Prosecutors Give Closing Remarks in Abortionist’s Abuse Lawsuit
by Steven Ertelt
October 28, 2003
Washington, DC (LifeNews.com) — A county prosecutor told a jury that all of the 35 women who have accused abortion practitioner Brian Finkel of sexual abuse can’t be wrong.
Cindi Nannetti, a deputy county attorney, told jurors that they should not focus on Finkel’s denials or claims that touching women’s breasts and sexual organs were part of standard medical practice during examinations.
Instead, they should concentrate on the numerous statements by women that Finkel’s touching them during abortions and exams was both inappropriate and illegal.
"His actions included strumming, pinching, flicking, caressing and rubbing" the women’s genitals and breasts, Nannetti said, according to a report from the Arizona Republic.
Nannetti said he testimony of the thirty-five women, patients of Finkel’s over a multiyear period, presents "an abundance of evidence to convict. To find him not guilty would mean you didn’t believe their stories."
Though they had never met each other, the women told of similar patterns of harassment. "They had the courage to come in here and testify" she said, even though some indicated Finkel intimidated them against testifying.
Nannetti, who heads the sex crimes bureau of the Maricopa County Attorney’s Office, also said that statements from Finkel’s abortion facility staff corroborate their contention that Finkel abused them.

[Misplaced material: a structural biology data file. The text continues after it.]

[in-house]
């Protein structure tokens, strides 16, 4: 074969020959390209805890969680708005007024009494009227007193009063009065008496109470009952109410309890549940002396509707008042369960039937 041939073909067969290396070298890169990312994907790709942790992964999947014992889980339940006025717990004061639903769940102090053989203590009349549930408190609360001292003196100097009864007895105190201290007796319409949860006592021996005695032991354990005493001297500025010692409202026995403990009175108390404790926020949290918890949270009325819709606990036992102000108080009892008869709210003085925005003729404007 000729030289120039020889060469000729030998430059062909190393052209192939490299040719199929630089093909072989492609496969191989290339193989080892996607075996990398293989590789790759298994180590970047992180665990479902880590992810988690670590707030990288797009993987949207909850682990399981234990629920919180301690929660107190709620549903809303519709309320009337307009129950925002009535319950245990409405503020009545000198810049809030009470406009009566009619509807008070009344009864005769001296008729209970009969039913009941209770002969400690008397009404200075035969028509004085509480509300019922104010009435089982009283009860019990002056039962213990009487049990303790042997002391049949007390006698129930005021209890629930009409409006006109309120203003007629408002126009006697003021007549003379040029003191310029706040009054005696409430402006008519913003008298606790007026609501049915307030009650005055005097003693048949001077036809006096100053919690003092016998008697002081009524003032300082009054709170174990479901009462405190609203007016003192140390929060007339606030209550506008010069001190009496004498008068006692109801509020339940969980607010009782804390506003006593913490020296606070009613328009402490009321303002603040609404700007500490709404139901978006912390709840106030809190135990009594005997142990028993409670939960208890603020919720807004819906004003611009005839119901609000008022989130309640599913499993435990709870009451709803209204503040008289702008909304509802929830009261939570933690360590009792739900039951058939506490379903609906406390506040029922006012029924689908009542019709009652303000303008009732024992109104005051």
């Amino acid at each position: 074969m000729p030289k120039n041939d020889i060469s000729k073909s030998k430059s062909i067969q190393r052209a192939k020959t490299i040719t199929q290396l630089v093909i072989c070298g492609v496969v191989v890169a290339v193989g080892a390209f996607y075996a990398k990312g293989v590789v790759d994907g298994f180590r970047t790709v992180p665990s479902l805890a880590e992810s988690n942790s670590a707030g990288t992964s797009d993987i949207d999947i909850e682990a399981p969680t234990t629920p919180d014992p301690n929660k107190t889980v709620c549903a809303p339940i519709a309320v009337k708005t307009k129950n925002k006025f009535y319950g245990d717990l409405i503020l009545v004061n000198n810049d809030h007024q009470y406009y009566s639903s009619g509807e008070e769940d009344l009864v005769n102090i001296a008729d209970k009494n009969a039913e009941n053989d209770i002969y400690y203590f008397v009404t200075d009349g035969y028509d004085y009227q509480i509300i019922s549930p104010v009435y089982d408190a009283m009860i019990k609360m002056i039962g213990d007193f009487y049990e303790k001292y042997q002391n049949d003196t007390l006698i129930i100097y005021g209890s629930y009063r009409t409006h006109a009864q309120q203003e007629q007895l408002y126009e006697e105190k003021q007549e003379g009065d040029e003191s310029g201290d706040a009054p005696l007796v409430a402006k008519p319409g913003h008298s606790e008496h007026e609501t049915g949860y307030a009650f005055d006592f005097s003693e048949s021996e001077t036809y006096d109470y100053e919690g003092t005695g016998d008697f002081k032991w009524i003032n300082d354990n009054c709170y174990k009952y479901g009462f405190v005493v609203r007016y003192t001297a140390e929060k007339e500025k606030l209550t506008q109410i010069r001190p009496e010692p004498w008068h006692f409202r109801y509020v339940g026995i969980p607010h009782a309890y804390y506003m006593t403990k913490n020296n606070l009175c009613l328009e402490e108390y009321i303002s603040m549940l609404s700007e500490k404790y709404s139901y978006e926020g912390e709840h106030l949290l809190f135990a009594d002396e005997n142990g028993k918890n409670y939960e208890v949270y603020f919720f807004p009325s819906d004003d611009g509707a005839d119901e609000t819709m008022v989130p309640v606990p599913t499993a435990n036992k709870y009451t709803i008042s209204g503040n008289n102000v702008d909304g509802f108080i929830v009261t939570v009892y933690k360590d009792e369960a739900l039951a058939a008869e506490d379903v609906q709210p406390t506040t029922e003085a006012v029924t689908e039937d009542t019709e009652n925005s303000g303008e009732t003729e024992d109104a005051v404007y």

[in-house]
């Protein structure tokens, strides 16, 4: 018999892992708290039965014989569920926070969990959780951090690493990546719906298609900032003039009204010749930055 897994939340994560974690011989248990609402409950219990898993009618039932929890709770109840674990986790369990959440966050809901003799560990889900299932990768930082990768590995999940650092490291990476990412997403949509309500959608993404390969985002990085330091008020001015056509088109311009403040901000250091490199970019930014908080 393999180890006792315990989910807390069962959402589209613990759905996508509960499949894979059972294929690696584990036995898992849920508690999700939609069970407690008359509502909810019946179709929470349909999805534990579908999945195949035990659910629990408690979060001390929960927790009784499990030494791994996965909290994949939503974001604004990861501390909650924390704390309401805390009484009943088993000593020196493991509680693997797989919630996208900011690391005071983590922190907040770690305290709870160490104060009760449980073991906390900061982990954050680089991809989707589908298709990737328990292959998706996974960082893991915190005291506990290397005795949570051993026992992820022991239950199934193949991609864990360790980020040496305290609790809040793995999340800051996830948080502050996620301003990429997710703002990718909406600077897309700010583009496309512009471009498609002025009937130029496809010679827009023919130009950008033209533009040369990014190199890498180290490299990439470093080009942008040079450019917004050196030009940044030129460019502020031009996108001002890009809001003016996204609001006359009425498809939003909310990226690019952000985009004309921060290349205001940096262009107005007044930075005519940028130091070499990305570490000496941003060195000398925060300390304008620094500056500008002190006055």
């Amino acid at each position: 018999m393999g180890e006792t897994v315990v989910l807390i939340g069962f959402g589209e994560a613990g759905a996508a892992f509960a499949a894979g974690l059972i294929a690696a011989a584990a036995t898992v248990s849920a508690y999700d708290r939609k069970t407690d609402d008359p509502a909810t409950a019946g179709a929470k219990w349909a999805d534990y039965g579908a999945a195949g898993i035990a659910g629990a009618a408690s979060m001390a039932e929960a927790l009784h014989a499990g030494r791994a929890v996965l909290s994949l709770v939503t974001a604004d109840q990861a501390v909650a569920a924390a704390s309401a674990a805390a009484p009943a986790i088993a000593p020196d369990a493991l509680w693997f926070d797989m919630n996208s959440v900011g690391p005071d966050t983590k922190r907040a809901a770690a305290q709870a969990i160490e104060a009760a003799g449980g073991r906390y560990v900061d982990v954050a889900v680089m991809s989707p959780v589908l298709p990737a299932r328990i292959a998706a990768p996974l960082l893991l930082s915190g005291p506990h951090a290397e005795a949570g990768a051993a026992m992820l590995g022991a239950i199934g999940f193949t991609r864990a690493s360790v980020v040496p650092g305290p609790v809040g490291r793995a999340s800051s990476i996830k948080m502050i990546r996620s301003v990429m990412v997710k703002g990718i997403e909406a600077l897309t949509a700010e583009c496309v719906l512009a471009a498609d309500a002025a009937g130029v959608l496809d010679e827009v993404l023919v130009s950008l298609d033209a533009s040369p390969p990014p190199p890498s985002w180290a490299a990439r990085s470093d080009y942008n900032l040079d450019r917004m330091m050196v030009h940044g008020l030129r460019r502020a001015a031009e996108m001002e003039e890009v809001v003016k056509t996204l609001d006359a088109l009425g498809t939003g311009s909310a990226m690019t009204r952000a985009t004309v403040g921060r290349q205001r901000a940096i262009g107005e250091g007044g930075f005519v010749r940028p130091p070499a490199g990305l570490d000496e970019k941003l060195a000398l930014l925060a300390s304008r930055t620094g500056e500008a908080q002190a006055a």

On Monday, Judge Jeffrey Cates threw out one count of sexual assault and five of sexual abuse on technical grounds. He did so at the request of Finkel attorney Richard Gierloff, who claimed some of the women were abusing drugs at the time the alleged harassment took place.
Gierloff also contends that police contaminated the testimony of the women by discussing other women’s cases or using suggestive questioning that prompted victims to remember more than actually happened.
Also on Monday, jurors had the opportunity to ask questions of Finkel, who surprised some by taking the stand. Most of the 82 written questions had to do with policy and procedure at the abortion facility.
Finkel still faces 54 counts of abuse and 6 counts of sexual assault, a more serious charge.
If convicted on all of the charges, Finkel could face the rest of his life in prison. Finkel was responsible for approximately 20 percent of the abortions performed in Arizona.